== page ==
- Oxford Covid vaccine is "safe, immunogenic", says Serum Institute
- A trial volunteer in Chennai had alleged adverse effects
- The vaccine-maker called the volunteer's allegations "malicious"
The Oxford coronavirus vaccine is "safe and immunogenic", the Serum Institute of India has asserted today, battling a massive controversy over a trial volunteer in Chennai alleging adverse effects including "virtual neurological breakdown, memory loss and behavioral changes".
In a statement, the Adar Poonawalla-led Serum Institute also defended its legal notice to sue the volunteer, saying it was sent to "safeguard the reputation of the company which is being unfairly maligned."
The vaccine-maker, calling the volunteer's allegations "malicious and misconceived", is prepping to file a ₹ 100 crore defamation suit. Some experts have expressed concern over what they see as an attempt to intimidate the trial participant.
"The COVISHIELD vaccine is safe and immunogenic. The incident with the Chennai volunteer though highly unfortunate was in no way induced by the vaccine and Serum Institute of India is sympathetic with the volunteer's medical condition," Serum Institute said in its statement on what it called the "serious adverse event" reported by the volunteer.
The company said the Principal Investigator of the Data and Safety Monitoring Board and the Ethics Committee had "independently cleared and reckoned it as a non-related issue to the vaccine trial".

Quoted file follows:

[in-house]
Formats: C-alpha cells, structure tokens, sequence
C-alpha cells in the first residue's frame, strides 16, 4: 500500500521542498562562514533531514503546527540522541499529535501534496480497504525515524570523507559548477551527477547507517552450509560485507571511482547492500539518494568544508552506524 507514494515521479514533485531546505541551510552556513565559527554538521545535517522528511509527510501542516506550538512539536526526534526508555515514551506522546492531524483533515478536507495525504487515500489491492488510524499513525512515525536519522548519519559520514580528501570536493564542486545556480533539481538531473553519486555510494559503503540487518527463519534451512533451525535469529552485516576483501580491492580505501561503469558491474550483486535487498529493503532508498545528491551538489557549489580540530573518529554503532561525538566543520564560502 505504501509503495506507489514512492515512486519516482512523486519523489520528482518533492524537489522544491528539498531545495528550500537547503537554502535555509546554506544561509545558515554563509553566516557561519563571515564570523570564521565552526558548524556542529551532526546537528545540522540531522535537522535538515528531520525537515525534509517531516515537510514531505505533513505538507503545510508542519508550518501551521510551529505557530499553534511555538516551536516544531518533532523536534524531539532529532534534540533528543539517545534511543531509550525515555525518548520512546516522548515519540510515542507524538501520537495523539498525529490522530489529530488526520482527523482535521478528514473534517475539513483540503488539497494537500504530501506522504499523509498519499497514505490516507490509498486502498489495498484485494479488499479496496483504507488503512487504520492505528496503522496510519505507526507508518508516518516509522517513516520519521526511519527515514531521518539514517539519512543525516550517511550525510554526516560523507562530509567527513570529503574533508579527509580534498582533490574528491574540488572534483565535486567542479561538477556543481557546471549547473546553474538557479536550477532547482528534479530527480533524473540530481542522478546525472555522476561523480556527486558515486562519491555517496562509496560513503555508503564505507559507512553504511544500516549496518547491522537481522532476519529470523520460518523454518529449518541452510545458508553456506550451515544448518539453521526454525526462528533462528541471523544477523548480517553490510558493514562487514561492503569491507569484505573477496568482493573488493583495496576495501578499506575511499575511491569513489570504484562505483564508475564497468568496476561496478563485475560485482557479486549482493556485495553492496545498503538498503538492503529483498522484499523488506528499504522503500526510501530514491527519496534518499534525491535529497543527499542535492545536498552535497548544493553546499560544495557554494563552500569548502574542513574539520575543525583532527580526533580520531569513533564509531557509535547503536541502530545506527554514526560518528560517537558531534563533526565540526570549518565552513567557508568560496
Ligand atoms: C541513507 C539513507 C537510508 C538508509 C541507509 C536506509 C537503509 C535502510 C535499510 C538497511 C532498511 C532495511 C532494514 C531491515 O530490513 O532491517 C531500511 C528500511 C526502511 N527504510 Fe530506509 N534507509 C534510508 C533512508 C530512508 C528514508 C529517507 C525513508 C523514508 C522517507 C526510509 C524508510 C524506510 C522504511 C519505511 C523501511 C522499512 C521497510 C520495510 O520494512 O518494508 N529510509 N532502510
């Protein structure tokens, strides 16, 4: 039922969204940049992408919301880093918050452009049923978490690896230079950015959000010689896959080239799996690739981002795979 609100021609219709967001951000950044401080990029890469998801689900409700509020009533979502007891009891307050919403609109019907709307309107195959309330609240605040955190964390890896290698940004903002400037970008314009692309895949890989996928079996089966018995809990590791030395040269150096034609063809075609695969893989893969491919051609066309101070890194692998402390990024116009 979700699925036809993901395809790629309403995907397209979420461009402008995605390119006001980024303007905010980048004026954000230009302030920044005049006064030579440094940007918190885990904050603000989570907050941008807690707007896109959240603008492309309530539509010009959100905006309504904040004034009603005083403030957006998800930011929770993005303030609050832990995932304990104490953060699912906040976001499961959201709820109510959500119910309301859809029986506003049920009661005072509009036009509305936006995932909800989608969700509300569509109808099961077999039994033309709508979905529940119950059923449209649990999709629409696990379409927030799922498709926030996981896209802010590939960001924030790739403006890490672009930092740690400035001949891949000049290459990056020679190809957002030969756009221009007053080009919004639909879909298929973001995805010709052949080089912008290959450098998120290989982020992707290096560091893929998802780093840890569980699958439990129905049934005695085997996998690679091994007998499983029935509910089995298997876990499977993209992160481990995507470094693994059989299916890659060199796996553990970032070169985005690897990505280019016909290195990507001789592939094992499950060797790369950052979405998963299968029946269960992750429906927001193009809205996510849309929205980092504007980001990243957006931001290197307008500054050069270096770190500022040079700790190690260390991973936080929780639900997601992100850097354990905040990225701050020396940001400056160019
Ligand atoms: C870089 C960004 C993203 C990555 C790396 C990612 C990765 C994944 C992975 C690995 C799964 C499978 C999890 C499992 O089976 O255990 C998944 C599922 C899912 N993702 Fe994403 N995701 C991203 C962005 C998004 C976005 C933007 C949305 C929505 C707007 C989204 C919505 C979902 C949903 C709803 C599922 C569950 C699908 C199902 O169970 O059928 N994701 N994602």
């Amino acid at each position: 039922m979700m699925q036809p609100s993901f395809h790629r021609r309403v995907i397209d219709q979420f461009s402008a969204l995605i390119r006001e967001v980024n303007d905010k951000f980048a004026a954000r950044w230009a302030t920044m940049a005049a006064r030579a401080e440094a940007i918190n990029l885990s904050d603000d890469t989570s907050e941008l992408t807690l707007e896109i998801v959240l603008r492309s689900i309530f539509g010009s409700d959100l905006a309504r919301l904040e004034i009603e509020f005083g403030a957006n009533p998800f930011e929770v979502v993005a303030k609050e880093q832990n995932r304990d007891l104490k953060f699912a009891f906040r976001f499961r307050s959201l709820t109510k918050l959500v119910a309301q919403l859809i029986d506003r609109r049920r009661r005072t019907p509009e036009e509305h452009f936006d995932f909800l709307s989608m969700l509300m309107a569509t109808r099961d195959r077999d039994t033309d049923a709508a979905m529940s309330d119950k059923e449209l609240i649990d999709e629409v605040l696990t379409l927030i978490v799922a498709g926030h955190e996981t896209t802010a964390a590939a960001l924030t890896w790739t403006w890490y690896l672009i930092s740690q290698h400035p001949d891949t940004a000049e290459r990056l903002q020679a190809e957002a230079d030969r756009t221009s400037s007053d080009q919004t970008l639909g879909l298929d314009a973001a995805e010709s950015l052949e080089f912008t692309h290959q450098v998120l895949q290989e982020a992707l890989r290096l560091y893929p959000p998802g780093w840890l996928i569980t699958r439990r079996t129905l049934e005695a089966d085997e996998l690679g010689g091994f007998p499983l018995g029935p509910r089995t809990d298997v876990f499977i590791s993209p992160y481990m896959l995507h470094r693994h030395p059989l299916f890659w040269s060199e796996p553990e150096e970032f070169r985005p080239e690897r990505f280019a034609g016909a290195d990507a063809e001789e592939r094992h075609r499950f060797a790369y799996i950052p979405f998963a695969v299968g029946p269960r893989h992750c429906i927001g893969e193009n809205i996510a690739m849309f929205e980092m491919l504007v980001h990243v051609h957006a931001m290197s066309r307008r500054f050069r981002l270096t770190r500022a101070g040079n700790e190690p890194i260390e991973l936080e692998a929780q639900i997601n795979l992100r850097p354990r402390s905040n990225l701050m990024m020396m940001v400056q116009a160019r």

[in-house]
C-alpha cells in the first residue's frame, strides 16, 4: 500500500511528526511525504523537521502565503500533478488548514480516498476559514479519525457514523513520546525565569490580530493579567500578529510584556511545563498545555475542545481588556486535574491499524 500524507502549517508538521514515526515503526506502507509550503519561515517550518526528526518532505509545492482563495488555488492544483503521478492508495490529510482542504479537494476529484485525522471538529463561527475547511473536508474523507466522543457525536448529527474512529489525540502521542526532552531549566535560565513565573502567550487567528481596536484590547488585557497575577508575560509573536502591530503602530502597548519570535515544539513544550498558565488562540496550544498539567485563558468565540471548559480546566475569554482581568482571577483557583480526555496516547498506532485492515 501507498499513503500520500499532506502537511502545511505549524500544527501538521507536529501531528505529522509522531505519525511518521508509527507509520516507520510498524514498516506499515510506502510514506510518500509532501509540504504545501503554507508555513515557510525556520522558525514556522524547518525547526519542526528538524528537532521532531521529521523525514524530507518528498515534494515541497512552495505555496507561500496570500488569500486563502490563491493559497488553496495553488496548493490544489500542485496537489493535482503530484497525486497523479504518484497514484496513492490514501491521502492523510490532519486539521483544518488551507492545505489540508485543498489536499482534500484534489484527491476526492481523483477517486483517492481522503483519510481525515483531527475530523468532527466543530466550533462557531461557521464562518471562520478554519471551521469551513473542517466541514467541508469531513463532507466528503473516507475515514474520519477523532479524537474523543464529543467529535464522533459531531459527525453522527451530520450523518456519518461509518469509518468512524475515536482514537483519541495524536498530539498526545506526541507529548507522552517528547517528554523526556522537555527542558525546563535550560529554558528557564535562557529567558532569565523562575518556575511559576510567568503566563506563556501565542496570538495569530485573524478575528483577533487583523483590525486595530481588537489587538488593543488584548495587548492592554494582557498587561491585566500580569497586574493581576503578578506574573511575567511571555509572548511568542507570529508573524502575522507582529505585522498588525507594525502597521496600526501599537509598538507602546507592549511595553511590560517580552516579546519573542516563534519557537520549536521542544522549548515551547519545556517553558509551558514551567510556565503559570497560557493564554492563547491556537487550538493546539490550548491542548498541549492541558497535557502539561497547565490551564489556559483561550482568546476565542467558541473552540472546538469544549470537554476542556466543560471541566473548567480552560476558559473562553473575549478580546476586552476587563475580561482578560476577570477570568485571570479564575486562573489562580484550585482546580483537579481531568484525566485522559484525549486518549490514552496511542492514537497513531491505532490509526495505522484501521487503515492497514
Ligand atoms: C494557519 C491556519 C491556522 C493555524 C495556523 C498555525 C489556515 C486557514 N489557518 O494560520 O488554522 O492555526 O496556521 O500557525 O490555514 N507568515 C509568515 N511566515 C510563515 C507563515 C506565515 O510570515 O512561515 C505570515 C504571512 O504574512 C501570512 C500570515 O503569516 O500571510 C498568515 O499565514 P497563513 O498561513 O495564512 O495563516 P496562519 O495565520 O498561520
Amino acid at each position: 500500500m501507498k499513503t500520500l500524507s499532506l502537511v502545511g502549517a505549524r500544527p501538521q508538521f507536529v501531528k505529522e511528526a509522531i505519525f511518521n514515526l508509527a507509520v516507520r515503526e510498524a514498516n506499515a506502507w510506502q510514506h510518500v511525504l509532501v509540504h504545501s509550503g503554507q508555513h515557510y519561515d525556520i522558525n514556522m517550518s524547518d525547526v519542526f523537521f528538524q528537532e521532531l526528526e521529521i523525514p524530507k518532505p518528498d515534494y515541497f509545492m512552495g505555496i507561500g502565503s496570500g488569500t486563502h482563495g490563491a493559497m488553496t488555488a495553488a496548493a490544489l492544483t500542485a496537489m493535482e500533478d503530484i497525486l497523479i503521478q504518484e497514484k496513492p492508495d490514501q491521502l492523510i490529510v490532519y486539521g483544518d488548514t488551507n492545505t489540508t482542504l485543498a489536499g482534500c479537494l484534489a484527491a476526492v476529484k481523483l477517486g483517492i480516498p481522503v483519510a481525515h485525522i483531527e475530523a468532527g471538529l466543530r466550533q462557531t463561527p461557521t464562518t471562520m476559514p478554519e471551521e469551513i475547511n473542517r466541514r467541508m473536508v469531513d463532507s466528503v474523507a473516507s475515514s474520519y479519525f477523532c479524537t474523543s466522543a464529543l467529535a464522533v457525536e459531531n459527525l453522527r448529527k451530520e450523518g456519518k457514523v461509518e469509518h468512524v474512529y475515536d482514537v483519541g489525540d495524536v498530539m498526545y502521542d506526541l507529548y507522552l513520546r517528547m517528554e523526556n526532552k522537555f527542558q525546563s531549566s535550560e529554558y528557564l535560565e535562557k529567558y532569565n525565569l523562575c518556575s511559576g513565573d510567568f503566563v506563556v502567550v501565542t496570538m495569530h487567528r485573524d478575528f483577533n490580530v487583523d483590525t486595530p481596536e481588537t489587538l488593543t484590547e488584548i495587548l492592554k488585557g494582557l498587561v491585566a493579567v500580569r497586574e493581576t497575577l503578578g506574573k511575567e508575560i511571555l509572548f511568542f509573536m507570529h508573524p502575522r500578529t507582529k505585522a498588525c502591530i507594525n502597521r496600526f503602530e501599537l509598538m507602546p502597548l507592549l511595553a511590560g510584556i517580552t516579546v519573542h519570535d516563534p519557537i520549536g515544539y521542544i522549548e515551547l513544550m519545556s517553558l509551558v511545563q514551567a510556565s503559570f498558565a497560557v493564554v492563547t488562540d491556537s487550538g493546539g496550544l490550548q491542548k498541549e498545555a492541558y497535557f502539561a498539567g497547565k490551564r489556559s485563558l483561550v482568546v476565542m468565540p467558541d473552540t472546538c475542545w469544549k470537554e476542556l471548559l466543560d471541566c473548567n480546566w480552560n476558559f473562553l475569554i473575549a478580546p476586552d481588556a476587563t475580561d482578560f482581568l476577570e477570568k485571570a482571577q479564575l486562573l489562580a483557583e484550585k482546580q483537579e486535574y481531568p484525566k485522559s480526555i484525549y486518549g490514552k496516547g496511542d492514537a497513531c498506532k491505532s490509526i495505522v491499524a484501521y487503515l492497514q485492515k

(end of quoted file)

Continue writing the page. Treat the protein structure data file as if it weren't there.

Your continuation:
"We would want to assure everyone that the vaccine won't be released for mass use unless it is proven immunogenic, and safe. Taking into consideration the complexities and existing misnomers about vaccination and immunisation; the legal notice was sent therefore to safeguard the reputation of the company which is being unfairly maligned."
A 40-year-old Chennai man, who was a volunteer for the third phase of the Covid vaccine trial and was administered a dose on October 1, has claimed ₹ 5 crore as compensation for "a serious adverse event after being administered the under-trial vaccine".
According to his legal notice on November 21, ten days later he began experiencing "severe headaches", "total behavioural change" and "irritation towards light and sound". Subsequently, the notice claims, he could not recognise or speak to anyone.
On October 26 he was discharged from hospital after suffering from "Acute Encephalopathy" that, the notice claims, was "an extreme side effect of the test vaccine..."
The Serum Institute accused the volunteer of falsely blaming the vaccine trial for his medical problems.
The SII has partnered with pharmaceutical giant AstraZeneca to develop the Oxford vaccine candidate to fight Covid.